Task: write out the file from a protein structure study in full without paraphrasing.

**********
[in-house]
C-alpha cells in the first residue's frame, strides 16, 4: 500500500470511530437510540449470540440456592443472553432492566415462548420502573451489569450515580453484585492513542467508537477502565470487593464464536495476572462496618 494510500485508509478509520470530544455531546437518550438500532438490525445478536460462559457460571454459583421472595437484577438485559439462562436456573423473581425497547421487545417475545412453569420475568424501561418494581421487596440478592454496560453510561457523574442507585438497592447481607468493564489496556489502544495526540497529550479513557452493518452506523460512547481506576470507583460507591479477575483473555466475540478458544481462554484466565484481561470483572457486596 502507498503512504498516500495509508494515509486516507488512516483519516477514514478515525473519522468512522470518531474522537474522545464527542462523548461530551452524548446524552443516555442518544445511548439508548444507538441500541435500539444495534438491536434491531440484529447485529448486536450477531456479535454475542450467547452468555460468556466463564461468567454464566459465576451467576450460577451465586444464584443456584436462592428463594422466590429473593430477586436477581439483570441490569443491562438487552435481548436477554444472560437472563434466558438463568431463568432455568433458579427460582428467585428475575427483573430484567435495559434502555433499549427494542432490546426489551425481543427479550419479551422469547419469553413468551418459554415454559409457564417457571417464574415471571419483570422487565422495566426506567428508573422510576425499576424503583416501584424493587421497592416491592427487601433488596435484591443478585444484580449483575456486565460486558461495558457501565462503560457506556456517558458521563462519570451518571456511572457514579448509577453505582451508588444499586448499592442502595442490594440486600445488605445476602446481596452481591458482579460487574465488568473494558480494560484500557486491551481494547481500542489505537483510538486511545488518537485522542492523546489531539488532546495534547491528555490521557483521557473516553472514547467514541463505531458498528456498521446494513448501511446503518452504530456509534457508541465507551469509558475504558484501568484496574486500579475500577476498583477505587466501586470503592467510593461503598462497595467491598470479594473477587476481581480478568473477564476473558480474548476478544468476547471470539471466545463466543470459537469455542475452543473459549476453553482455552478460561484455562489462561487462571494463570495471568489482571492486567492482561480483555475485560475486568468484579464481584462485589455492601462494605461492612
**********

[in-house]
C-alpha cells in the first residue's frame, strides 16, 4: 500500500470511530437510540449470540440456592443472553432492566415462548420502573451489569450515580453484585492513542467508537477502565470487593464464536495476572462496618 494510500485508509478509520470530544455531546437518550438500532438490525445478536460462559457460571454459583421472595437484577438485559439462562436456573423473581425497547421487545417475545412453569420475568424501561418494581421487596440478592454496560453510561457523574442507585438497592447481607468493564489496556489502544495526540497529550479513557452493518452506523460512547481506576470507583460507591479477575483473555466475540478458544481462554484466565484481561470483572457486596 502507498503512504498516500495509508494515509486516507488512516483519516477514514478515525473519522468512522470518531474522537474522545464527542462523548461530551452524548446524552443516555442518544445511548439508548444507538441500541435500539444495534438491536434491531440484529447485529448486536450477531456479535454475542450467547452468555460468556466463564461468567454464566459465576451467576450460577451465586444464584443456584436462592428463594422466590429473593430477586436477581439483570441490569443491562438487552435481548436477554444472560437472563434466558438463568431463568432455568433458579427460582428467585428475575427483573430484567435495559434502555433499549427494542432490546426489551425481543427479550419479551422469547419469553413468551418459554415454559409457564417457571417464574415471571419483570422487565422495566426506567428508573422510576425499576424503583416501584424493587421497592416491592427487601433488596435484591443478585444484580449483575456486565460486558461495558457501565462503560457506556456517558458521563462519570451518571456511572457514579448509577453505582451508588444499586448499592442502595442490594440486600445488605445476602446481596452481591458482579460487574465488568473494558480494560484500557486491551481494547481500542489505537483510538486511545488518537485522542492523546489531539488532546495534547491528555490521557483521557473516553472514547467514541463505531458498528456498521446494513448501511446503518452504530456509534457508541465507551469509558475504558484501568484496574486500579475500577476498583477505587466501586470503592467510593461503598462497595467491598470479594473477587476481581480478568473477564476473558480474548476478544468476547471470539471466545463466543470459537469455542475452543473459549476453553482455552478460561484455562489462561487462571494463570495471568489482571492486567492482561480483555475485560475486568468484579464481584462485589455492601462494605461492612